By Guest Blogger Karen Brudnak

When Guilford County School’s students walk into school this month, many will see something new: a refrigerator. Why? These refrigerators are the county’s newest tool in fighting childhood hunger.

According to GCS data, nearly 63% of students live in poverty. For too many of these students, that means they can’t count on a nutritious meal each night. But through the new SHARE program, a partnership between Guilford County Schools and local nonprofit A Simple Gesture, a new—free—source of food is available to students. Here’s how it works:

  1. Students receive their school-prepared breakfasts and lunches as usual.
  2. Any item that is unopened or unpeeled and that a student doesn’t want is placed in the SHARE refrigerator.
  3. Other students can take items from the SHARE refrigerator, no questions asked.

“Before SHARE, much of this food ended up in the trash,” says Laura Oxner, director of A Simple Gesture Food Recovery. “Now there is a safe and convenient way to store excess cafeteria food for later consumption. Unopened packets of carrots, cartons of milk and other beverages, unpeeled apples and oranges, all of these items can now go in the SHARE refrigerator.”

The SHARE program initially started in 19 Guilford County schools in 2022-2023 before rolling it out to the entire district. Refrigerators are being installed in schools starting in mid-August, with a goal to have all refrigerators ready before the first day of school on the traditional calendar. A Simple Gesture purchased 85 refrigerators with funding from generous donors.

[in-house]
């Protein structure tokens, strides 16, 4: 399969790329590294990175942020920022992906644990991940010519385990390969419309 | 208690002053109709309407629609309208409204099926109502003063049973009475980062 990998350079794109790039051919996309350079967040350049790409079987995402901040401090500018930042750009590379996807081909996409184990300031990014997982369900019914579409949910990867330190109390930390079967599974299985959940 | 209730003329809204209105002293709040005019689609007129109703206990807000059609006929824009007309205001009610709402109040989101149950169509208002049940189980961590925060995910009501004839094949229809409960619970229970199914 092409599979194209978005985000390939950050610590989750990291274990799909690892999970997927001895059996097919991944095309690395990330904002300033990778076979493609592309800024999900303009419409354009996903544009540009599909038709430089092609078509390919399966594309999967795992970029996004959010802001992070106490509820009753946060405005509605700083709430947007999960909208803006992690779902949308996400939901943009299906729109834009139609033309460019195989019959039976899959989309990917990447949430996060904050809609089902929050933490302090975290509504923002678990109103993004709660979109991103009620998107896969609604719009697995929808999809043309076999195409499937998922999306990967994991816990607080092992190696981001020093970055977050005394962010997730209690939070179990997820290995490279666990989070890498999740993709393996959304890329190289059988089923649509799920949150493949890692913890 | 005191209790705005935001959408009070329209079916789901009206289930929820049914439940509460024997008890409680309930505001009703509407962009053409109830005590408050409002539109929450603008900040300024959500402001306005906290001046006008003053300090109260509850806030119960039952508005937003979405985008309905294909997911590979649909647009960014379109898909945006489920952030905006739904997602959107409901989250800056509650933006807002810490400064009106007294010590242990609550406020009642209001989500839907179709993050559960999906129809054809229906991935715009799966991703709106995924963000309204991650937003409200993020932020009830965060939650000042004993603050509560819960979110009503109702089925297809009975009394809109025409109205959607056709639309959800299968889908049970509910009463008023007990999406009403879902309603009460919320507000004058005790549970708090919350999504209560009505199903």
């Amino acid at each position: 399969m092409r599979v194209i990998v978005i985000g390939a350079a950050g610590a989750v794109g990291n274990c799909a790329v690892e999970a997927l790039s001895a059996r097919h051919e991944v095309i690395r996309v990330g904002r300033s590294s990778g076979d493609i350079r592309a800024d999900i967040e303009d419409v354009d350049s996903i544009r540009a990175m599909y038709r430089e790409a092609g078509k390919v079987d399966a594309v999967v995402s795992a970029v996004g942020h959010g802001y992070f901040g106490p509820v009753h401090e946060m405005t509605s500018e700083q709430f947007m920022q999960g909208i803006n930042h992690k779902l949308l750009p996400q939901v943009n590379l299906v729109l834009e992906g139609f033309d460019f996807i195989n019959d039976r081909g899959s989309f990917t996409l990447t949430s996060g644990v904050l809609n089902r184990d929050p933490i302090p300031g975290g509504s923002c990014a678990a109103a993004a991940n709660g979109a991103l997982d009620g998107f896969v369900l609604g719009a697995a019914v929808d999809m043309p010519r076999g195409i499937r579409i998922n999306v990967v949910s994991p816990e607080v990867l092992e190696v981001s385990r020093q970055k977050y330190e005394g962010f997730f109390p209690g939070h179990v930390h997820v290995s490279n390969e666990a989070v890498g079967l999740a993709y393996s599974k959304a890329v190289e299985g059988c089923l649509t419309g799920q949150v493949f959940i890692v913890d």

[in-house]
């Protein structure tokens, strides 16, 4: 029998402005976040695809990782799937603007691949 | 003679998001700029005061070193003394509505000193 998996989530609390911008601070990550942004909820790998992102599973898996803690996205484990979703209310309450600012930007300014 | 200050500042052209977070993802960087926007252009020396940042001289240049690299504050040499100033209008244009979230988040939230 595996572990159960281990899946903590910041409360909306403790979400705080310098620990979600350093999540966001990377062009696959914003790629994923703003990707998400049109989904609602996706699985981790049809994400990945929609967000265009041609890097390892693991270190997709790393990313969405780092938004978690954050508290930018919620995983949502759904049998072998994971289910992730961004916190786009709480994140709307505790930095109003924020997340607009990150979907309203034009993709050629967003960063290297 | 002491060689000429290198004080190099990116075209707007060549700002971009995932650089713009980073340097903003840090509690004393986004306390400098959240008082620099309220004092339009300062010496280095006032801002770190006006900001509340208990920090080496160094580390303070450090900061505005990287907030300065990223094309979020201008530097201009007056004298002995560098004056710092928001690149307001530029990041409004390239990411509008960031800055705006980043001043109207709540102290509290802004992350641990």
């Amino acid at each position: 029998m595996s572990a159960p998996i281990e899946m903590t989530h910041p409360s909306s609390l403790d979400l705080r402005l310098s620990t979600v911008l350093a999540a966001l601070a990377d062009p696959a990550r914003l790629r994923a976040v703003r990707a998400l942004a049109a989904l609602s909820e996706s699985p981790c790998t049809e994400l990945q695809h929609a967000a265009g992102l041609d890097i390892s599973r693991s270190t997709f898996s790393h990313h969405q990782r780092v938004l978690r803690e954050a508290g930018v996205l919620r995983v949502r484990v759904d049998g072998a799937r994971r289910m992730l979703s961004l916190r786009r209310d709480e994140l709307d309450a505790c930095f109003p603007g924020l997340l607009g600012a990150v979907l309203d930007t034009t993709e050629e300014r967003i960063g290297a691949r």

No Grumbling Tummies

Students need an extra snack for lots of reasons—arriving at school after the window for breakfast or lunch, still being hungry after eating their cafeteria lunch, needing a snack when they stay after school for sports or activities, or living in a food-insecure home. “Anytime a child is hungry, no matter what the reason, this food will be available to them,” says A Simple Gesture President & COO Leslie Loyd. “Kids can help themselves, no questions asked.”

When students come to school hungry, they aren’t able to reach their potential, Loyd explains. Research shows that children who experience hunger are more likely to:

  • have difficulty with concentration, coping skills, and anger management
  • experience higher rates of depression and more behavior issues
  • miss more school, have lower test scores, and be more likely to drop out
  • be sick more often and end up hospitalized
  • have lower lifetime incomes and higher rates of incarceration

“When a child doesn’t eat for one day, it takes another 2 ½ days for their brains to be able to absorb new material,” Loyd says. “Kids who are hungry struggle to learn.”

Tons of Food Won’t Go to Waste

The U.S. Department of Agriculture estimates that 30% to 40% of our food is wasted. Based on SHARE program pilot testing, A Simple Gesture estimates that well over 1 million pounds of food has the potential of redirection during a school year. Early results show that about 50 pounds of leftover food is saved daily. With 126 schools in the GCS district, that’s 1,000 pounds of food per month at each school and 126,000 pounds of food across the district every month.

A Simple Gesture will be offering free food waste educational activities for schools to teach students about this important topic and regular updates on the SHARE program’s impact. “Guilford County Schools are breaking new ground here,” Oxner says. “We’re looking to make this a model for other districts to implement as well. Food is a valuable resource, and with the SHARE program we are treating it as such. ‘Feeding not wasting’ is a mission we strive for and one that makes sense for all of us, especially our youth.”

To learn more about the SHARE program, visit

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